B. Statutory Tolling

Legal Standard The period of limitation is tolled while a "properly filed" application for state post-conviction or other collateral review is pending. 28 U.S.C. § 2244(d)(2). Once a petitioner begins state collateral proceedings, a state habeas petition is "pending" during a full round of review in the state courts, including the time between a lower court decision and the filing of a new petition in a higher court, as long as the intervals between the filing of those petitions are "reasonable." Carey v. Saffold, 536 U.S. 214, 222-24 (2002). However, interval tolling only applies to petitions that are "properly" filed in state court. 28 U.S.C. § 2244(d)(2); Nino v. Galaza, 183 F.3d 1993, 1006 (9th Cir. 1999).

Petitioner's State Post-Conviction Collateral Filings Pursuant to the mailbox rule, petitioner filed his first state habeas corpus petition in the El Dorado County Superior Court on December 9, 2008. (Respondent's Lodged Document 9.) On January 13, 2009, the Superior Court denied that petition by an order addressing the merits of petitioner's claims. (Respondent's Lodged Document 10.)

On June 26, 2009, petitioner filed a second habeas corpus petition in the El Dorado County Superior Court. (Respondent's Lodged Document 11.) That petition contains no proof of service and was signed by petitioner on December 9, 2008, i.e. the same date as the first petition. (Id.) For these reasons, the undersigned finds that this petition was filed on the date it was file stamped by the El Dorado County Superior Court, i.e. on June 26, 2009. On July 22, 2009, the Superior Court denied that petition on the grounds that it was identical to the petition previously filed. (Respondent's Lodged Document 12.)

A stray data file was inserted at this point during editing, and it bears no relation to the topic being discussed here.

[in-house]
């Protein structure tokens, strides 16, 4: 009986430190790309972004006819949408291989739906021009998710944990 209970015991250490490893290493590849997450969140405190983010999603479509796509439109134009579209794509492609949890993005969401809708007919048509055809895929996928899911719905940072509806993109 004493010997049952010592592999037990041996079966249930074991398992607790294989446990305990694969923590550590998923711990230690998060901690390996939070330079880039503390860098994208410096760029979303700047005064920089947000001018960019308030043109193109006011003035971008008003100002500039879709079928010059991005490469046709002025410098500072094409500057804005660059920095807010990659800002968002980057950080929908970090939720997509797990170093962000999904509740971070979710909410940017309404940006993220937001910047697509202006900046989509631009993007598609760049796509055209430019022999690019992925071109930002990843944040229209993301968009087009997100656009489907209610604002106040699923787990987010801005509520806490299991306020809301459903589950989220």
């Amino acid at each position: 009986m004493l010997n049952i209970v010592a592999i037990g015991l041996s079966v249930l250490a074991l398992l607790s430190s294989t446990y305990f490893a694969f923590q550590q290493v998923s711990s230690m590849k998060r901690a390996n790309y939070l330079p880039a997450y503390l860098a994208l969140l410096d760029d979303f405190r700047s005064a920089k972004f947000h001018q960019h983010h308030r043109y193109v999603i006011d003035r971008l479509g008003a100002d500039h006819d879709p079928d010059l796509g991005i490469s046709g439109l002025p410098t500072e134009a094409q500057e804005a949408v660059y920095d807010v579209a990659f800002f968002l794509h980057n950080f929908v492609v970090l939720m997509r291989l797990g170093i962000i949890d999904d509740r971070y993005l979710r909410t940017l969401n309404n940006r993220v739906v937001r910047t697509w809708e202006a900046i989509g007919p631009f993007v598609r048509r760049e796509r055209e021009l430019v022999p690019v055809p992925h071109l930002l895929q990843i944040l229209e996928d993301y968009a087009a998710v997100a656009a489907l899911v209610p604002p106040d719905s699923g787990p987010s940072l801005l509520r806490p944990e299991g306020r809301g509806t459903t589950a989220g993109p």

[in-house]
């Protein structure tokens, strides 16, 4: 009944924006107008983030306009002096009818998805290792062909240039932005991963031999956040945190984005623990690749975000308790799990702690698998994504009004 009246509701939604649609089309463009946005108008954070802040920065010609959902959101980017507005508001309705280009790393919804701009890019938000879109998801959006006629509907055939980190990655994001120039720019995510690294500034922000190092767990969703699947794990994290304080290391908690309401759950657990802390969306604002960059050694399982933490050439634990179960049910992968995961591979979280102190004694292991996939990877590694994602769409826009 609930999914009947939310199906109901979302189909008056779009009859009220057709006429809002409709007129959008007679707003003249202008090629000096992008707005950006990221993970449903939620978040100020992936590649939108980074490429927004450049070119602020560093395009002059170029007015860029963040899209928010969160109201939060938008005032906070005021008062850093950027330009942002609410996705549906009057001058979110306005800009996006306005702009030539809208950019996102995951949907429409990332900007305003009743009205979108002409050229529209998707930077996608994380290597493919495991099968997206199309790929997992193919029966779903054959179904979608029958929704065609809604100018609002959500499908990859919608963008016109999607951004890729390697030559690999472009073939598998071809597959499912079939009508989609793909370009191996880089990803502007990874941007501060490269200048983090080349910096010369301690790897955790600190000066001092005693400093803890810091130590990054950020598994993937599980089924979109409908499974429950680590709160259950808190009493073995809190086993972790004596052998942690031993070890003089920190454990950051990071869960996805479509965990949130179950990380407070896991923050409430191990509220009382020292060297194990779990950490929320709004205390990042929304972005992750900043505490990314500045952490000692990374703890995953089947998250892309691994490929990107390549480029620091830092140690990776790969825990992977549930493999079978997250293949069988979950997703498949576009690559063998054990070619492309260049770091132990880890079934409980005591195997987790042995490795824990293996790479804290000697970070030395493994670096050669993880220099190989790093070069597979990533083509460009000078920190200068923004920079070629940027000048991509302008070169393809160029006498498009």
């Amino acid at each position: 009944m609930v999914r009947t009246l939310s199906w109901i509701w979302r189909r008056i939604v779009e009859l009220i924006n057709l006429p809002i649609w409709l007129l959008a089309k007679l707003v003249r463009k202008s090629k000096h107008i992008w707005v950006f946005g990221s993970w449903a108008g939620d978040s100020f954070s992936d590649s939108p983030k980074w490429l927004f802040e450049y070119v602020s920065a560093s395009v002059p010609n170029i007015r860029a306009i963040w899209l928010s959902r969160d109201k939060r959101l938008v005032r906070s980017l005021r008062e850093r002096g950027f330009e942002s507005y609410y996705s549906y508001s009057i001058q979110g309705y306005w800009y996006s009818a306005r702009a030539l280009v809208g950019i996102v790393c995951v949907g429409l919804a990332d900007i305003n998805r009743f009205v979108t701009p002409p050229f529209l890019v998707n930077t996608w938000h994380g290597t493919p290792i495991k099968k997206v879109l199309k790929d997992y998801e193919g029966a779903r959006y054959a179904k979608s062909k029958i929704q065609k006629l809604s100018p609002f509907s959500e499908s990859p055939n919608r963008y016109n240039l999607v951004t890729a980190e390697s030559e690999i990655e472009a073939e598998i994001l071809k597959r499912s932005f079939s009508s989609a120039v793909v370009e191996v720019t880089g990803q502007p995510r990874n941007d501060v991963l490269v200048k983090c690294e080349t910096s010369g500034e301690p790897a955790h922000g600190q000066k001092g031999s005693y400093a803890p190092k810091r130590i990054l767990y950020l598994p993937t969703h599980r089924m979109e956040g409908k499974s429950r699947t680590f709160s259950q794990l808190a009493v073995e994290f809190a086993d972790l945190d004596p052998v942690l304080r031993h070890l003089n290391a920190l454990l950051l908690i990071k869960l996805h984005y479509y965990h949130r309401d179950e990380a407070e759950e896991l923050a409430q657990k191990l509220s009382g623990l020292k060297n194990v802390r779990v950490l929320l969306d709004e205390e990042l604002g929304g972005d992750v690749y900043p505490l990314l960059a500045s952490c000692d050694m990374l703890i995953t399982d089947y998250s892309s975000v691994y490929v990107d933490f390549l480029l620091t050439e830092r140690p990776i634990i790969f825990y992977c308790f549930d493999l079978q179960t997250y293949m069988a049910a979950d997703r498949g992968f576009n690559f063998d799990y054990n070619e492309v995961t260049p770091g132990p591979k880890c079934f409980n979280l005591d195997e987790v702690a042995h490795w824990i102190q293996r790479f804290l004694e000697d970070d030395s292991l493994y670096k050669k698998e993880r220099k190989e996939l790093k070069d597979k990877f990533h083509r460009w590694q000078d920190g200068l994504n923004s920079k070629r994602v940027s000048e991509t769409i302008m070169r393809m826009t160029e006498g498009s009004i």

Pursuant to the mailbox rule, on March 20, 2010, petitioner filed a habeas corpus petition in the California Court of Appeal. (Respondent's Lodged Document 13.) On March 25, 2010, the California Court of Appeal denied that petition without comment or citation. (Respondent's Lodged Document 14.)

On April 22, 2010, petitioner filed a habeas corpus petition in the California Supreme Court. (Respondent's Lodged Document No. 15.) That petition contains no proof of service nor signature date. (Id.) For these reasons, the undersigned finds that such petition was filed on the date it was file stamped by the California Supreme Court, i.e. on April 22, 2010. On November 10, 2010, the California Supreme Court denied that petition by order citing In re Robbins, 18 Cal.4th 770, 780 (1998). (Respondent's Lodged Document No. 16.)

Analysis

Respondent argues that petitioner is not entitled to interval tolling from the date when his conviction became final and when he filed his first state habeas petition. The undersigned agrees. See Raspberry v. Garcia, 448 F.3d 1150, 1153 n.1 (9th Cir. 2006) (the statute of limitations is not tolled from the time a final decision is issued on direct appeal and the time the first collateral challenge is filed).

Respondent argues that petitioner is not entitled to tolling for the time his first state habeas corpus petition was pending in the El Dorado County Superior Court because it was filed and concluded prior to the commencement of the statute of limitations. A collateral action filed prior to the effective date of the statute of limitations has no tolling consequence. Waldrip v. Hall, 548 F.3d 729, 735 (9th Cir. 2008) (noting that although the filing of a state habeas petition "would otherwise have tolled the running of the federal limitations period, since it was denied before that period had started to run, it had no effect on the timeliness of the ultimate federal filing."). Because petitioner's first petition filed in the El Dorado County Superior Court was filed and concluded prior to the commencement of the statute of limitations, petitioner is not entitled to statutory tolling for the time this petition was pending.